|Photo: Mikhail Timofeyev.|
The good God then gave the law as a help—for their conversion, for putting right what was evil, but they did not reform. He sent the prophets, but they were unable to do anything. For evil prevailed as said Isaiah, no injury, no bruise, no wound was cauterized; no chance of soothing dressings; no oil, no bandaging of wounds (Isaiah 1:6), as much as to say that the evil was not in one member, or in one place, but in the whole body. It encompassed the whole soul and all its powers.
Everything was a slave to sin; everything was under the control of sin. As Jeremiah said, We would heal Babylon, but she would not be healed (Jer. 51:9). That is to say, we have revealed Your name, we have announced Your commandments, Your benefits and Your warnings. We have put Babylon on her guard against enemy uprisings. All the same she is not healed; she has not been converted, she has not feared, she has not turned from her wickedness. In another place he says, they have not submitted to discipline (Jer. 2:30), that is, to correction and instruction. And in the psalm it says, All food did their soul abhor, and they drew nigh even unto the gates of death (Ps. 106:18).
Then finally the most good and man-loving God sent His Only Begotten Son; for God alone could heal such a disease, and this was also not unknown to the prophets. Wherefore the Prophet David clearly says, Thou that sittest on the Cherubim; Stir up Thy might and come to save us (Ps. 79:1,2). And again: O Lord, bow down the heaven and come down (Ps. 143:5) and other similar sayings. The Holy Prophets in various ways have spoken much about this: some entreating that He might descend, others declaring that He unfailingly would descend.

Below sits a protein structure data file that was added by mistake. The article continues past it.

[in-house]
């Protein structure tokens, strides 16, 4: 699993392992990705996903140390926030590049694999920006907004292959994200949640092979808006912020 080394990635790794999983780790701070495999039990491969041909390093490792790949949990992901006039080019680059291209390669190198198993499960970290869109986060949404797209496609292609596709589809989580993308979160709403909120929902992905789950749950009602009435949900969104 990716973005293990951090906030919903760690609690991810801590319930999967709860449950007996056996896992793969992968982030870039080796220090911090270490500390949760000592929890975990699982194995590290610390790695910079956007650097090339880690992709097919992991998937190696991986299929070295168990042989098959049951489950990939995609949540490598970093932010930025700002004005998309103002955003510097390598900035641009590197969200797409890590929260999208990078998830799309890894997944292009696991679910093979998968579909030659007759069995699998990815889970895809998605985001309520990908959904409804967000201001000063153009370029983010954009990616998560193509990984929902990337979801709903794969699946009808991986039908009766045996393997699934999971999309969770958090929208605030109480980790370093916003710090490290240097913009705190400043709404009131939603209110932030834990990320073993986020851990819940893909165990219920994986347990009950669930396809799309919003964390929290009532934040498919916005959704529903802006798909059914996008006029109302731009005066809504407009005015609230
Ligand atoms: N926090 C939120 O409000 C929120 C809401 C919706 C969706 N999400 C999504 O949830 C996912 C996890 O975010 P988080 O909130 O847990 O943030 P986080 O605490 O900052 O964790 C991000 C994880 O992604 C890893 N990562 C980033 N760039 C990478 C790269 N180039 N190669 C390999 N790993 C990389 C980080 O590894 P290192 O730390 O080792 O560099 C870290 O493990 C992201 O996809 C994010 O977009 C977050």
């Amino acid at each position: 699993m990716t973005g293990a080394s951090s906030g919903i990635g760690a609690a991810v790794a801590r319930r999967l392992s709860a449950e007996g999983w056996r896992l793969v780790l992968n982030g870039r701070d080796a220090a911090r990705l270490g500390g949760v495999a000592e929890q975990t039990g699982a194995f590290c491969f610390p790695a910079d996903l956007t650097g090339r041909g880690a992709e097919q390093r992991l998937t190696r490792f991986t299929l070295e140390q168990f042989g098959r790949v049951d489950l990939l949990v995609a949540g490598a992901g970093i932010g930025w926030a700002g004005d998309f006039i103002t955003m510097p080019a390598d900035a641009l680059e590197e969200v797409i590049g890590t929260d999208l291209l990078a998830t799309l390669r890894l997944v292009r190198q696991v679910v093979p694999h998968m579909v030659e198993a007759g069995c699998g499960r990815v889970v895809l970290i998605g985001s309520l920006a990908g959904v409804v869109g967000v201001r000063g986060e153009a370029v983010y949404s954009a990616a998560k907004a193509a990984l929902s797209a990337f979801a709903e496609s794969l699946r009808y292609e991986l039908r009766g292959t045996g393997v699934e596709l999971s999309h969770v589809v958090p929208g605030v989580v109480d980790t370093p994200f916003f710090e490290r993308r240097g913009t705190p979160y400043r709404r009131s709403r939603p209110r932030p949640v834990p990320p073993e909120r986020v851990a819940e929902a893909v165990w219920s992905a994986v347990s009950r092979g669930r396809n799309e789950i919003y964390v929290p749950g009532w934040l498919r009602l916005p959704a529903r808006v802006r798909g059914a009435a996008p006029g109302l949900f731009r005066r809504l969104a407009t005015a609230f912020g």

And thus our Lord came, becoming man for our sake in order, as St. Gregory says, to heal the similar by means of the similar, the soul by means of the soul, the flesh by means of the flesh, for He became man in everything except sin. He accepted our very nature, the essence of our constitution, and became a new Adam in the image of God, Who created the first Adam. He renewed the natural condition and made the senses again sound, as they were in the beginning. Having become man He raised fallen man, and delivered him who was before in bondage to sin and violently possessed by it. For the enemy had dominion over man with violence and torture, so that even those who did not wish to sin involuntarily sinned, as the Apostle says on our behalf, The good that I will I do not, but the evil which I will not, that I do (Rom. 7:19).
Thus God, having become man for our sake, delivered us from the torture of the enemy. For God overthrew the whole power of the enemy, He crushed his very fortress and delivered us from his dominion; He delivered and freed us from submission and slavery to the enemy, if only we ourselves would not wish to sin of our own free will. Because He gave us power, as He said, to tread upon serpents and scorpions and upon all the power of the enemy (Luke 10:19), having cleansed us by Holy Baptism from every sin, for Holy Baptism takes away and uproots every sin. At the same time the All-good God, knowing our infirmity and foreseeing that we, even after Holy Baptism, would sin, as is said in the scripture: the imagination of man is intently bent upon evil things from his youth (Gen. 8:21), He gave us in His goodness, the holy commandments which cleanse us, in order that we, if we wish, might again be cleansed by the keeping of the commandments—not only of our sins but even of the passions themselves. For the essence of passion is one thing, and the essence of sin another. The passions are: anger, vain-glory, love of pleasure, hatred, evil fleshly desire, and the like. Sins on the other hand are the very actions of the passions, when someone brings them into fulfillment in deed; that is, he performs in body those deeds to which his passions arouse him. For one may have passions, yet not act according to them.